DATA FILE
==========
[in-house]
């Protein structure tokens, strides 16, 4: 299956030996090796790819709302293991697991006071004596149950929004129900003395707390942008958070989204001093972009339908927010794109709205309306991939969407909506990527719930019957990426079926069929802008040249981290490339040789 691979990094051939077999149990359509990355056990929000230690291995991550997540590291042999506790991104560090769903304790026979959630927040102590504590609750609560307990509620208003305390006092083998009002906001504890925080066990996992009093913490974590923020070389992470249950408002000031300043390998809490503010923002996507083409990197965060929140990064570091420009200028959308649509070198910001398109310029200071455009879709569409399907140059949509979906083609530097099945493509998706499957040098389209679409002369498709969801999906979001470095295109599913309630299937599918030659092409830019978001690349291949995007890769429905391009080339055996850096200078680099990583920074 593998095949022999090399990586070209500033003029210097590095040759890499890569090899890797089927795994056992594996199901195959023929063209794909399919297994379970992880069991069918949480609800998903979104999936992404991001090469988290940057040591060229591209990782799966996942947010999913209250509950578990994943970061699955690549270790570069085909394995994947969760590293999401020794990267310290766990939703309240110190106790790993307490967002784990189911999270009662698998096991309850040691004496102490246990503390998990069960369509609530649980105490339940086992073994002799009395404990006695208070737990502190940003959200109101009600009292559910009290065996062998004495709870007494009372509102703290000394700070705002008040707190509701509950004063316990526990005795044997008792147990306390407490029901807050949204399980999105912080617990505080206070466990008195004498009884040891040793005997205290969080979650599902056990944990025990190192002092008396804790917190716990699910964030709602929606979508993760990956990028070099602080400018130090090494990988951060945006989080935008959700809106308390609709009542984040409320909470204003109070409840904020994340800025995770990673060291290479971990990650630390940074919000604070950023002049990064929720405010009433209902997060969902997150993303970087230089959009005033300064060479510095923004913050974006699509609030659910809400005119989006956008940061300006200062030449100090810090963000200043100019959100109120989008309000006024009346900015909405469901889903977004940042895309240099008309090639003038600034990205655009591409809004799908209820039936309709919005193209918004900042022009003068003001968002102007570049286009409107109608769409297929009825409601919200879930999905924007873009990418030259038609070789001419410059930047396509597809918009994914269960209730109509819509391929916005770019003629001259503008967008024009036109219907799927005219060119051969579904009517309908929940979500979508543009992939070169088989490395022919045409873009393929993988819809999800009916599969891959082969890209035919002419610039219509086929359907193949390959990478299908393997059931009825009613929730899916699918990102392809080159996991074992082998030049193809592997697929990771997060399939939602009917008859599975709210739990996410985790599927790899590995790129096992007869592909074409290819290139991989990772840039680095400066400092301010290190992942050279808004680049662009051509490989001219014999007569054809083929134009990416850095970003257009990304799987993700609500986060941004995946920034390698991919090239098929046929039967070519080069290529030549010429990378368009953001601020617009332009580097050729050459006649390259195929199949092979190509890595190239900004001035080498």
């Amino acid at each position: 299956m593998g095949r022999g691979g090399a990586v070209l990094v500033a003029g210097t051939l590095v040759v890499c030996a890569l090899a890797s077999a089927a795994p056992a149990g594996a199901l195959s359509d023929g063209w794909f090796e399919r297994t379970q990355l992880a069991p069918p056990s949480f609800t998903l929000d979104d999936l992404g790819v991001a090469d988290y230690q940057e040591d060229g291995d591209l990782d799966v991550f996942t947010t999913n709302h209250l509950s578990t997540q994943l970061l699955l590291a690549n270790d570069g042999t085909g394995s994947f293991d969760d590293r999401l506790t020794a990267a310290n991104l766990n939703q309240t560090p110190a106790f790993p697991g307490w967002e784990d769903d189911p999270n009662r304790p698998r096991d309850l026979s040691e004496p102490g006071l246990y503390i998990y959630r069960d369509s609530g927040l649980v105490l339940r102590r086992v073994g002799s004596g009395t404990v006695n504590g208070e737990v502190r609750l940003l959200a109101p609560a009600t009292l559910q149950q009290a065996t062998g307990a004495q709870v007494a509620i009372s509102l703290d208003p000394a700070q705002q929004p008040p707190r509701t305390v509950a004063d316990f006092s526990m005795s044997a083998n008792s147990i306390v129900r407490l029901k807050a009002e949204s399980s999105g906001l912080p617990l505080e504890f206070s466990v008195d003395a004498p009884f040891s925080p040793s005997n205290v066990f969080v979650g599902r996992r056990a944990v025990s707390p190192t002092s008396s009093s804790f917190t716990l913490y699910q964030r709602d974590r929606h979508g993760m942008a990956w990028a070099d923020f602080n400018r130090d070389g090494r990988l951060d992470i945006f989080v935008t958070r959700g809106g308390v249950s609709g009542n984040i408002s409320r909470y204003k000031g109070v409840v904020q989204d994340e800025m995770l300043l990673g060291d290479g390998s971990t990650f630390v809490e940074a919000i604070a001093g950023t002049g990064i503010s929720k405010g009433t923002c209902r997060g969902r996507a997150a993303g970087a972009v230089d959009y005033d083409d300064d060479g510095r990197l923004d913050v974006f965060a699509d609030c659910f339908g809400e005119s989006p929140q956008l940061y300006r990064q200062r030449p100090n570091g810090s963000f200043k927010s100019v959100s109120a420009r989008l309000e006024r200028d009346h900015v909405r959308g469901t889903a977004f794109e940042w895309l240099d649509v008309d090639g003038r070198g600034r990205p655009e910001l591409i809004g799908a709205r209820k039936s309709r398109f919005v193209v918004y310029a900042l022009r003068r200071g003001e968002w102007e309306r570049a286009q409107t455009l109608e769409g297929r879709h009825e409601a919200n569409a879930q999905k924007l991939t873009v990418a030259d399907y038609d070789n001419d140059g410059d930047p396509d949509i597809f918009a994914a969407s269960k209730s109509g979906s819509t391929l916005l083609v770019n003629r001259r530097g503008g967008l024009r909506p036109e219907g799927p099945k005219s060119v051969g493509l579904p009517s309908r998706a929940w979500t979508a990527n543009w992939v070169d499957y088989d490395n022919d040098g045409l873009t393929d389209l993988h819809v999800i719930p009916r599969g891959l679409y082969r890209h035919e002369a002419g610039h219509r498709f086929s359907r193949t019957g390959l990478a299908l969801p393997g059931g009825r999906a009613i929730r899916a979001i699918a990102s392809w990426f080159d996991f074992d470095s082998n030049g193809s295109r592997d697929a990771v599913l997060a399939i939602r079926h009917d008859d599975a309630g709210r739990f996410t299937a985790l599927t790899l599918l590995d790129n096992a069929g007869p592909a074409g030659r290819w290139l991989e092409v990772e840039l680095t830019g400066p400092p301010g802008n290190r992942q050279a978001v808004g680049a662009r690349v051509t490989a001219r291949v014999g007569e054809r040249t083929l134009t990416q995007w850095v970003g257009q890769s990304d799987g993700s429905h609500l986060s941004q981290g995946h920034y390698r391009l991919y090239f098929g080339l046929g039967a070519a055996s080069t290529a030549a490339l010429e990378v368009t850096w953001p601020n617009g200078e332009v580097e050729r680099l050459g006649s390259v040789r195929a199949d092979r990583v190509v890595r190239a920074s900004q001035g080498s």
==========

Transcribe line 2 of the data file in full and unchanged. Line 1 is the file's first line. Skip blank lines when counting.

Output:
């Protein structure tokens, strides 16, 4: 299956030996090796790819709302293991697991006071004596149950929004129900003395707390942008958070989204001093972009339908927010794109709205309306991939969407909506990527719930019957990426079926069929802008040249981290490339040789 691979990094051939077999149990359509990355056990929000230690291995991550997540590291042999506790991104560090769903304790026979959630927040102590504590609750609560307990509620208003305390006092083998009002906001504890925080066990996992009093913490974590923020070389992470249950408002000031300043390998809490503010923002996507083409990197965060929140990064570091420009200028959308649509070198910001398109310029200071455009879709569409399907140059949509979906083609530097099945493509998706499957040098389209679409002369498709969801999906979001470095295109599913309630299937599918030659092409830019978001690349291949995007890769429905391009080339055996850096200078680099990583920074 593998095949022999090399990586070209500033003029210097590095040759890499890569090899890797089927795994056992594996199901195959023929063209794909399919297994379970992880069991069918949480609800998903979104999936992404991001090469988290940057040591060229591209990782799966996942947010999913209250509950578990994943970061699955690549270790570069085909394995994947969760590293999401020794990267310290766990939703309240110190106790790993307490967002784990189911999270009662698998096991309850040691004496102490246990503390998990069960369509609530649980105490339940086992073994002799009395404990006695208070737990502190940003959200109101009600009292559910009290065996062998004495709870007494009372509102703290000394700070705002008040707190509701509950004063316990526990005795044997008792147990306390407490029901807050949204399980999105912080617990505080206070466990008195004498009884040891040793005997205290969080979650599902056990944990025990190192002092008396804790917190716990699910964030709602929606979508993760990956990028070099602080400018130090090494990988951060945006989080935008959700809106308390609709009542984040409320909470204003109070409840904020994340800025995770990673060291290479971990990650630390940074919000604070950023002049990064929720405010009433209902997060969902997150993303970087230089959009005033300064060479510095923004913050974006699509609030659910809400005119989006956008940061300006200062030449100090810090963000200043100019959100109120989008309000006024009346900015909405469901889903977004940042895309240099008309090639003038600034990205655009591409809004799908209820039936309709919005193209918004900042022009003068003001968002102007570049286009409107109608769409297929009825409601919200879930999905924007873009990418030259038609070789001419410059930047396509597809918009994914269960209730109509819509391929916005770019003629001259503008967008024009036109219907799927005219060119051969579904009517309908929940979500979508543009992939070169088989490395022919045409873009393929993988819809999800009916599969891959082969890209035919002419610039219509086929359907193949390959990478299908393997059931009825009613929730899916699918990102392809080159996991074992082998030049193809592997697929990771997060399939939602009917008859599975709210739990996410985790599927790899590995790129096992007869592909074409290819290139991989990772840039680095400066400092301010290190992942050279808004680049662009051509490989001219014999007569054809083929134009990416850095970003257009990304799987993700609500986060941004995946920034390698991919090239098929046929039967070519080069290529030549010429990378368009953001601020617009332009580097050729050459006649390259195929199949092979190509890595190239900004001035080498």